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The First Unanimous Consent Agreement

March 24, 1846

Unanimous consent agreements bring order and structure to floor business and expedite the course of legislation. They can be as simple as a request to dispense with a quorum call or as complicated as a binding contract resulting from prolonged and often spirited debate. Senators have been conducting routine business by unanimous consensus since 1789, but the more formal UC agreement dates to the 1840s when Senator William Allen of Ohio sought a method to end debate.

On March 24, 1846, Senator Allen expressed his desire “that there should be some day fixed, by a general understanding,” to bring to close the debate on the Oregon Treaty. After all, for nearly four months, the Senate had been debating this treaty involving a long-standing boundary dispute with Great Britain. Settlement of the treaty would pave the way for the new state of Oregon.

Unfortunately for Allen and his allies, there was no mechanism in place to force a vote, or even to encourage a vote. Cloture, as we know it today, was not established until 1917. As Allen explained, the Senate had not adopted the House’s practice of calling the “previous question,” nor was it “the habit of the Senate to pass a resolution to take a subject out of discussion.” Allen emphasized, however, that the Senate did have a practice of facilitating votes by “a conversational understanding.”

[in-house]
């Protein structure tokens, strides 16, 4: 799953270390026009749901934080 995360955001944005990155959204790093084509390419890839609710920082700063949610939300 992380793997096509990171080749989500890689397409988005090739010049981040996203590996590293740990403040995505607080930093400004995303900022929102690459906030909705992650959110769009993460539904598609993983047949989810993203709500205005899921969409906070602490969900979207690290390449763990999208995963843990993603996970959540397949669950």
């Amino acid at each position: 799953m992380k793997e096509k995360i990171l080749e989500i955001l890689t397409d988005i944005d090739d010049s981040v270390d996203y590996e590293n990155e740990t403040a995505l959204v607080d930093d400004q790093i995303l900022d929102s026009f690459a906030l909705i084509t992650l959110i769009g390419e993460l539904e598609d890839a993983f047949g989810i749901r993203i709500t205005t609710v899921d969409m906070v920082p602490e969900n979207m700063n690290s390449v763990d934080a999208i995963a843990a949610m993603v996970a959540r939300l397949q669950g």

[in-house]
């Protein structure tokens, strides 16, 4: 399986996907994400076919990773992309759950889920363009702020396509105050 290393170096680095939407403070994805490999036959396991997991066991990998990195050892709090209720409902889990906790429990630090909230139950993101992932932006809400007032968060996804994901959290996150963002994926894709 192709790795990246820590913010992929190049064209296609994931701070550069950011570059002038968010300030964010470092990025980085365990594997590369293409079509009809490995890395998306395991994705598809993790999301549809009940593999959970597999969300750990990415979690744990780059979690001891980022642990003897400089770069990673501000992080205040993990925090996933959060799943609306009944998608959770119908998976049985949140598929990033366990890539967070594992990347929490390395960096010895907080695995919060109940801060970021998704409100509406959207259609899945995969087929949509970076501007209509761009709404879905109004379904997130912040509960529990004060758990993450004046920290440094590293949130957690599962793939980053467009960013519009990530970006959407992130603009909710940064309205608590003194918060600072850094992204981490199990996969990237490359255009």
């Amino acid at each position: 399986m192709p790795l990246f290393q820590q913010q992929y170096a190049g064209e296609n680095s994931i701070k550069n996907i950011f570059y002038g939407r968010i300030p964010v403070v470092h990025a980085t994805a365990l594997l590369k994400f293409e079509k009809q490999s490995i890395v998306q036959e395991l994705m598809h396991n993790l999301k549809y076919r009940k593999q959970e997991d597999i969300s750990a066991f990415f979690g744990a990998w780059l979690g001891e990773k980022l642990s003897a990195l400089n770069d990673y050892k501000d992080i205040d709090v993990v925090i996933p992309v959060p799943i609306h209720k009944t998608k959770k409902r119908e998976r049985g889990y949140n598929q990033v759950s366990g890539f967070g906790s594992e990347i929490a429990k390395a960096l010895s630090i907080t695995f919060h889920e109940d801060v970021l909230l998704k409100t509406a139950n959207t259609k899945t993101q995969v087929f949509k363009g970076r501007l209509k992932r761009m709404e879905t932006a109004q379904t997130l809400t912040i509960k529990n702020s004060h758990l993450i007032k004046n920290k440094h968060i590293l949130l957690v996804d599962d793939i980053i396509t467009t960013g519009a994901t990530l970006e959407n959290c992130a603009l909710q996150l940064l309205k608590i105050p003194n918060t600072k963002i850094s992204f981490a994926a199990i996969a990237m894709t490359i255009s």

The Senate responded to Allen’s suggestion in a typically polite but pointed manner. I oppose “the adoption of any rule or practice by which debate should be stifled,” protested Tennessee senator Spencer Jarnagin. Gentlemen can “determine for themselves” when proper action should be taken. And so, the debate over the Oregon Treaty continued.

On April 13, 1846, Allen again took the floor. A vote on the Oregon question was inevitable, he argued, so why not agree “to the exact day on which the Senate would proceed to vote.” Such action would be acceptable, argued Kentucky’s James Morehead, “provided it was not to be regarded as establishing a precedent.” But it did set a precedent. Senators reached a consensus and agreed unanimously to end debate and call a vote. In June the Senate approved the treaty resolutions, a territory was established, and in 1859 Oregon became our 33rd state. Scholars believe this is the first example of the Senate adopting a formal UC agreement.

Before long, such pacts were common, but into the 20th century they remained just “a gentlemen’s agreement.” As one presiding officer complained, they could be “violated with impunity” by any senator. Consequently, in January of 1914, the Senate adopted a new rule stating that unanimous consent agreements “shall operate as the order of the Senate” and can be altered only by another UC agreement

By the 1950s UC agreements were a routine but limited procedural tool—and then Lyndon Johnson became leader. Truly understanding the potential of this procedural device, LBJ revamped UC agreements to regulate the entire legislative process—to manage debate, to limit amendments, to schedule a vote, and to strengthen the force of his own majority leadership.